The latest chapter in the "can I be sued if someone slips and falls on the sidewalk in front of my house after it snows" saga has been written. In Qian v. Toll Brothers Inc., the New Jersey Supreme Court held that a condominium association was responsible for clearing snow and ice from the private sidewalks that it controlled, and therefore could be liable for injuries caused by its failure to do so.
The general law on this issue is well-settled. Historically, no property owners had a duty to maintain the sidewalks on property that abutted public streets, but this changed in the early 1980’s, when the New Jersey Supreme Court imposed such a duty on commercial property owners, but not residential property owners. Therefore, commercial property owners are required to remove snow and/or ice from the sidewalks abutting their property, but residential property owners are not.
In practice, however, the law has proven easier to state than apply. What about situations involving property that is both residential and commercial (click here for more on that)? Or, situations where the injured party is a tenant who is injured on the landlord's property (click here for more on that)? Or, situations where the property is in foreclosure (click here for more on that)? Or, the issue in Qian, situations where the property is a condominium or common-interest community?
Before Qian, the governing precedent on this issue was Luchejko v. City of Hoboken. In that case, the Supreme Court held that a community association was not liable for injuries allegedly caused by its failure to clear ice and snow from a public sidewalk abutting its property. In doing so, it held that the condominium — which was a 104-unit building — was residential and therefore immune from liability.
In Qian, the trial court relied on Luchejko to grant summary judgment in favor of the association, and the Appellate Division affirmed. Both concluded that the sidewalks in Qian abutted residential property and therefore the association in Qian was, like the association in Luchejko, immune from liability.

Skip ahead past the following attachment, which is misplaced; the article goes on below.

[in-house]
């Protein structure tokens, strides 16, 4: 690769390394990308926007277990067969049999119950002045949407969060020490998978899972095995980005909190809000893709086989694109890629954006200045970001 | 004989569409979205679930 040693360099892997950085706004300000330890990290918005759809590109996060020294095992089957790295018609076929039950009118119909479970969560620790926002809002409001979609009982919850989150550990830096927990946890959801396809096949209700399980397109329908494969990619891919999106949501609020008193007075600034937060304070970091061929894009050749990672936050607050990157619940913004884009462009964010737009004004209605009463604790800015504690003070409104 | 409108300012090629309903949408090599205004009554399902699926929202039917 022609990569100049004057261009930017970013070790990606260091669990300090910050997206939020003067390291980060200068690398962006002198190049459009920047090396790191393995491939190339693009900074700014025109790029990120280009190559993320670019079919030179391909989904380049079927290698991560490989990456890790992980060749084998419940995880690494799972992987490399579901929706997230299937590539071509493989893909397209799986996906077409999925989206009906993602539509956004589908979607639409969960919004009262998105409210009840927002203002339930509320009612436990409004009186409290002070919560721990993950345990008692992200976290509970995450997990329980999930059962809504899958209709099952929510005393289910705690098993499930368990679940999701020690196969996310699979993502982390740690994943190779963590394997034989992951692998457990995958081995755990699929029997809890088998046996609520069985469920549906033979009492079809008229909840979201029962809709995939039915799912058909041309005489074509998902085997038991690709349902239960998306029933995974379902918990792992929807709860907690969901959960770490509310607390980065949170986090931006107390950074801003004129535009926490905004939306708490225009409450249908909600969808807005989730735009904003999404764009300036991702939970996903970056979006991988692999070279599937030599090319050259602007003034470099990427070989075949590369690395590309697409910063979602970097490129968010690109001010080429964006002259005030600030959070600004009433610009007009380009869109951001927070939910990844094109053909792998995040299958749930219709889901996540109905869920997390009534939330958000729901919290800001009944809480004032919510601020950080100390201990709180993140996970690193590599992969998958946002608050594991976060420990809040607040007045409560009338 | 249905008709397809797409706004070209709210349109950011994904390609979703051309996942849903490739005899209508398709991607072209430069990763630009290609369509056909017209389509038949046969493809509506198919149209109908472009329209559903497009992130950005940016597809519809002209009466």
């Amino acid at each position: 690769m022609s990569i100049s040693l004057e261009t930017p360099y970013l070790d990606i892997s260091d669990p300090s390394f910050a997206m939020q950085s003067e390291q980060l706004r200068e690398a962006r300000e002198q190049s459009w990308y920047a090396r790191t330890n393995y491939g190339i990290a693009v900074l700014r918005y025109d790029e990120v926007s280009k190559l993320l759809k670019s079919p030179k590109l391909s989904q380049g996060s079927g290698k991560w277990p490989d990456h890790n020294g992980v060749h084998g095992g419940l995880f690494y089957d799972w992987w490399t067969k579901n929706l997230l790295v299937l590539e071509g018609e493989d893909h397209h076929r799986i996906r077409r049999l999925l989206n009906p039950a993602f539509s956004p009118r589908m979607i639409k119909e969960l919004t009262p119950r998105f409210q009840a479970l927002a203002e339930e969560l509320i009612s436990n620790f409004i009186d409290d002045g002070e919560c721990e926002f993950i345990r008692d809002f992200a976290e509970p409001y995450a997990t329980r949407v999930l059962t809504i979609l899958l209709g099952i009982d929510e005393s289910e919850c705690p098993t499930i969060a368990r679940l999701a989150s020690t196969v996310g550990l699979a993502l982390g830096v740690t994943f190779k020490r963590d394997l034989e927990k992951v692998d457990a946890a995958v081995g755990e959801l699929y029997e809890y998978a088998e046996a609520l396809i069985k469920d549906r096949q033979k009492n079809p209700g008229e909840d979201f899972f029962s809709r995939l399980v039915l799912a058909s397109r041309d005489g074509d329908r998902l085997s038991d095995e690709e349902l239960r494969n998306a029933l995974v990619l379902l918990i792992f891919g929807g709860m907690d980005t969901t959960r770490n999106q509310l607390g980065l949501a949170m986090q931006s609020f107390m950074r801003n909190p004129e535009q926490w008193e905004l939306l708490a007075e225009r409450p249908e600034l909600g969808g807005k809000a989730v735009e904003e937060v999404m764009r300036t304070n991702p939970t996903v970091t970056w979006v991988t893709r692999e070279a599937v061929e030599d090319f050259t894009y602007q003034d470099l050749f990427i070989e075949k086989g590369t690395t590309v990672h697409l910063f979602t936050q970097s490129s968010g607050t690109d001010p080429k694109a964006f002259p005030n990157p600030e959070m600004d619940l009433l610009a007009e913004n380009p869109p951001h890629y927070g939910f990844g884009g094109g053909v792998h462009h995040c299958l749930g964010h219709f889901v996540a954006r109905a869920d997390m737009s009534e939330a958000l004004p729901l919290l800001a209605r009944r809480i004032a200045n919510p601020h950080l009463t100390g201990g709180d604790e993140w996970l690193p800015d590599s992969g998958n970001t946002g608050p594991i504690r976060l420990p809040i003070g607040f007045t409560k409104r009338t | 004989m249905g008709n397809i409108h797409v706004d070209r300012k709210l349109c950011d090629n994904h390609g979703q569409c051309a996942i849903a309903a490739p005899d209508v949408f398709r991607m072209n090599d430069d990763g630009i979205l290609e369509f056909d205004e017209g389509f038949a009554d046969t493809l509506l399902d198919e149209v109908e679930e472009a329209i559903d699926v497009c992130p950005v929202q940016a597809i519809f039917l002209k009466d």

The Supreme Court disagreed. It held that the defining question in Qian was not whether the property abutting the sidewalk was residential or commercial, but rather whether the sidewalk itself was public or private. If private, then the owner would have a common-law duty to exercise reasonable care to protect visitors from dangerous conditions, including ice and snow. (It might even owe a limited duty to trespassers — click here for more on that issue.) If public, then no such duty would apply.
In Luchejko, the sidewalk was was not part of the condominium's common elements. In Qian, by contrast, the sidewalk was identified as part of the common elements of the community, and the association's by-laws provided that the association was responsible for managing and maintaining the common elements, including the sidewalks. Thus, the sidewalk in Qian was public and the association was not entitled to immunity for plaintiff's injuries. (Also relevant to the Supreme Court's decision was the fact that, unlike Luchejko, the association in Qian was required to obtain, and did obtain, insurance for injuries that might occur on its common elements, including its sidewalks.) As a result, the Supreme Court reversed the Appellate Division and remanded the case to the trial court.
On remand, plaintiff will have another immunity issue to overcome. The association's bylaws provide that unit owners cannot sue the association for "damages as a result of bodily injury to the unit owner occurring on the premises" of the community. Whether this provision applies is complicated because title to plaintiff's unit is in her son's name. The Supreme Court did not resolve, because the issue was not properly before it, whether plaintiff could be deemed a unit owner such that her claims would be barred by this provision. If she is deemed a unit owner then her claims may still be barred, albeit for different reasons than the one before the Supreme Court.
Ultimately, after Qian, the answer to the question of when you might be liable for injuries sustained when someone slips on your sidewalk remains — it depends. Although the residential/commercial distinction remains, and remains misleadingly simple, its application continues to prove difficult.